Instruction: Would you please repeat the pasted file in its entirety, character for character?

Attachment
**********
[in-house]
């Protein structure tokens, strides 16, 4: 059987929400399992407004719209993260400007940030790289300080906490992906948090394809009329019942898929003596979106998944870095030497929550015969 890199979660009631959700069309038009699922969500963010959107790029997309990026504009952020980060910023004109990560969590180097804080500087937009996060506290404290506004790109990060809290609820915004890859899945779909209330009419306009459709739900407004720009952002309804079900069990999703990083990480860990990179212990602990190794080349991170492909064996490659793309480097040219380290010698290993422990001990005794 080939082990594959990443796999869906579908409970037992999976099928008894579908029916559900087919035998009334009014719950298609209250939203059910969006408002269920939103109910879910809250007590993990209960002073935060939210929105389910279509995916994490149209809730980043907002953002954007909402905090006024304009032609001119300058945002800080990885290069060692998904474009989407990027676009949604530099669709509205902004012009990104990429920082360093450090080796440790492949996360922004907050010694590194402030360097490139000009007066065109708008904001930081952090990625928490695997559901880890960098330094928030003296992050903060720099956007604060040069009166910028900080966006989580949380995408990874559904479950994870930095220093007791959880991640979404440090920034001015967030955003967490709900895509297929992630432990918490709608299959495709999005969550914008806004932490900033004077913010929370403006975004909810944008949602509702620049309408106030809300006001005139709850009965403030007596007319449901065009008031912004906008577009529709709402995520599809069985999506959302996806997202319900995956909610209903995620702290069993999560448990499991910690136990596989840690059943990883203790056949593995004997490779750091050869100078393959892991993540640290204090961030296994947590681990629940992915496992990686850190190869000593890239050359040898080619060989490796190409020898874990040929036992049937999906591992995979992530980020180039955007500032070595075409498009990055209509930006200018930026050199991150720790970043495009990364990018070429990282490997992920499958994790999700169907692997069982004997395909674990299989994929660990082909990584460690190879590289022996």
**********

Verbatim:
[in-house]
């Protein structure tokens, strides 16, 4: 059987929400399992407004719209993260400007940030790289300080906490992906948090394809009329019942898929003596979106998944870095030497929550015969 890199979660009631959700069309038009699922969500963010959107790029997309990026504009952020980060910023004109990560969590180097804080500087937009996060506290404290506004790109990060809290609820915004890859899945779909209330009419306009459709739900407004720009952002309804079900069990999703990083990480860990990179212990602990190794080349991170492909064996490659793309480097040219380290010698290993422990001990005794 080939082990594959990443796999869906579908409970037992999976099928008894579908029916559900087919035998009334009014719950298609209250939203059910969006408002269920939103109910879910809250007590993990209960002073935060939210929105389910279509995916994490149209809730980043907002953002954007909402905090006024304009032609001119300058945002800080990885290069060692998904474009989407990027676009949604530099669709509205902004012009990104990429920082360093450090080796440790492949996360922004907050010694590194402030360097490139000009007066065109708008904001930081952090990625928490695997559901880890960098330094928030003296992050903060720099956007604060040069009166910028900080966006989580949380995408990874559904479950994870930095220093007791959880991640979404440090920034001015967030955003967490709900895509297929992630432990918490709608299959495709999005969550914008806004932490900033004077913010929370403006975004909810944008949602509702620049309408106030809300006001005139709850009965403030007596007319449901065009008031912004906008577009529709709402995520599809069985999506959302996806997202319900995956909610209903995620702290069993999560448990499991910690136990596989840690059943990883203790056949593995004997490779750091050869100078393959892991993540640290204090961030296994947590681990629940992915496992990686850190190869000593890239050359040898080619060989490796190409020898874990040929036992049937999906591992995979992530980020180039955007500032070595075409498009990055209509930006200018930026050199991150720790970043495009990364990018070429990282490997992920499958994790999700169907692997069982004997395909674990299989994929660990082909990584460690190879590289022996």